Reviewed by Dan
TITLE: Red Gods Sing
SERIES: The Brobots Trilogy
AUTHOR: Trevor Barton
LENGTH: 400 Pages
RELEASE DATE: September 15, 2017
You’re a robot man living in 2060’s America. You’re off on a hot date. Forget fake news and flying saucers. What’s the one thing you should’ve packed?
Josh could be forgiven for being a little forgetful. In his world, the problem isn’t with AI. It’s with humans. (Some of them, at least.)
A threat is looming, and with it an ultimatum. Brobots like Josh can rise up. Or they can face extinction. Josh has decisions to make. But where will they leave a post-singularity world?
Those of you who read my review of the first book in this series will know that I was captivated by the story of a man…out for a walk, who found legs hanging out of a dumpster…and the story that ensued of the relationship between that man and the robot, or more accurately Brobot, that was attached to the legs.
Now we have book two in the series, which I’ve been looking forward to. I had planned on re-reading the first book before starting this one, and I have to say I truly wish I had had the time to do it. I spent a good portion of the beginning of this book trying to remember exactly who the characters were. As I went along, it came back to me, but in pieces, and I’m not sure all of it ever did. I read somewhere that this one could be read as a standalone. It probably could, as in essence that is what I did this time because of the not being able to re-read the other one, due to this pesky thing called Hurricane Irma. Hurricanes aside, I would personally stick with recommending reading the first one before this one if you are able to.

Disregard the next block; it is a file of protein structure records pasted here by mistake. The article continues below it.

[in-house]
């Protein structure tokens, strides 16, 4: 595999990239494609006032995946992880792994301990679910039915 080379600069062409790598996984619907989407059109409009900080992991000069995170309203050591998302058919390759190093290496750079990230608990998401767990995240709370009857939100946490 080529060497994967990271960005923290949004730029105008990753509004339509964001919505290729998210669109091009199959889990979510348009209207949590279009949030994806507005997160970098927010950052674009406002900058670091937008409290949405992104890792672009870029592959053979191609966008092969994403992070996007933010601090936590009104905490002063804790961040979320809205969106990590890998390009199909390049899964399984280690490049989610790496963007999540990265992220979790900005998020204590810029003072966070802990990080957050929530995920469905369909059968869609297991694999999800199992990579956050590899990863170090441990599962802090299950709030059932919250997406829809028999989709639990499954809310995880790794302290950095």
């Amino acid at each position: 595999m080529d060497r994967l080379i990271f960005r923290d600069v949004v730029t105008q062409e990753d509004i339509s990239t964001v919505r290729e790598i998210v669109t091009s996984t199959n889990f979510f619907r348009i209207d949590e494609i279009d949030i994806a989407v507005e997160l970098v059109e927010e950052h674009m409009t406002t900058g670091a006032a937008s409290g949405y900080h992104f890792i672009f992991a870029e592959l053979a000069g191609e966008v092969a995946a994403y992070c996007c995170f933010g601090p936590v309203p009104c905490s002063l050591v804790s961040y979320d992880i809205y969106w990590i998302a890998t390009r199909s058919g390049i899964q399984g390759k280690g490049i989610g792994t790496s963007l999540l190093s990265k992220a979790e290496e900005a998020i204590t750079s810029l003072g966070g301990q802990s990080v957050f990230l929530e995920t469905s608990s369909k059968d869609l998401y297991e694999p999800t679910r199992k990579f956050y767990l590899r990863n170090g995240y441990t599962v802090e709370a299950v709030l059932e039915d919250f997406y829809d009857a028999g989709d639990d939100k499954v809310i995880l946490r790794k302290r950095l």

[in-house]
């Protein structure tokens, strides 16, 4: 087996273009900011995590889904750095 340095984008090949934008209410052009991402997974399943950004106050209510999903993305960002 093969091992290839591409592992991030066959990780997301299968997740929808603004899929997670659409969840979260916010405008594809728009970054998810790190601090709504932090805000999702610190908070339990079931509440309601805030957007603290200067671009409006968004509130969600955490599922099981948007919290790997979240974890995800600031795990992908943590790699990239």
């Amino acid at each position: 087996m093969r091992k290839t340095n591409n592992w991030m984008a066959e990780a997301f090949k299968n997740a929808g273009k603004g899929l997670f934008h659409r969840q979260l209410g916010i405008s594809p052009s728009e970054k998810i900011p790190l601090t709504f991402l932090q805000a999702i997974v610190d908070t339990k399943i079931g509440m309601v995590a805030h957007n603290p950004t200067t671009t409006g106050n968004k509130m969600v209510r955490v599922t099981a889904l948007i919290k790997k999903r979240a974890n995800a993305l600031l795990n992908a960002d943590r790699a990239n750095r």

That said, let’s talk about this current book. It moves to the next ‘generation’ of the Brobots, Josh, the ‘son’ of the characters in the previous book. Josh is a different series of Brobot and his model was designed to appear younger. No surprise that his love interest is also younger, but theirs is a love that might not work out as they both hope. There are changes coming to the world. A shadow network of what appears to be uber-wealthy families have been controlling humankind from behind the scenes for possibly centuries. That group is now ready to make their big play.
What will happen to Josh, his family, and his friends when all hell breaks loose?
I found Red Gods Sing to be an entertaining story. To keep it honest, I do have to tell you that it jumped around quite a lot and at times I had to pause to figure out what was going on, and who the characters were. It might have been a little overwritten in spots, but I think the whole package worked well together. There again were some instances of British English versus American English, which didn’t fit if the story was based predominantly in the US. Little things like the word naivety which is BE, that stumbled in my mind’s voice. I had to stop and look it up to see for sure that it meant the same as naïveté which is most commonly used in AE. I know I’m being picky, but I know I mentioned it in my review of the first book, where we saw words like ‘lounge’.
In conclusion…as the book went along, I got into the story, and the book moved along quite quickly after that. I’m still not sure what happened to the little old lady with the dog that peed on the robot’s arm, but I’m going to rate the book 4.0 on our scale anyway, meaning I liked it a lot and would recommend it. I seriously recommend reading Brobots first though!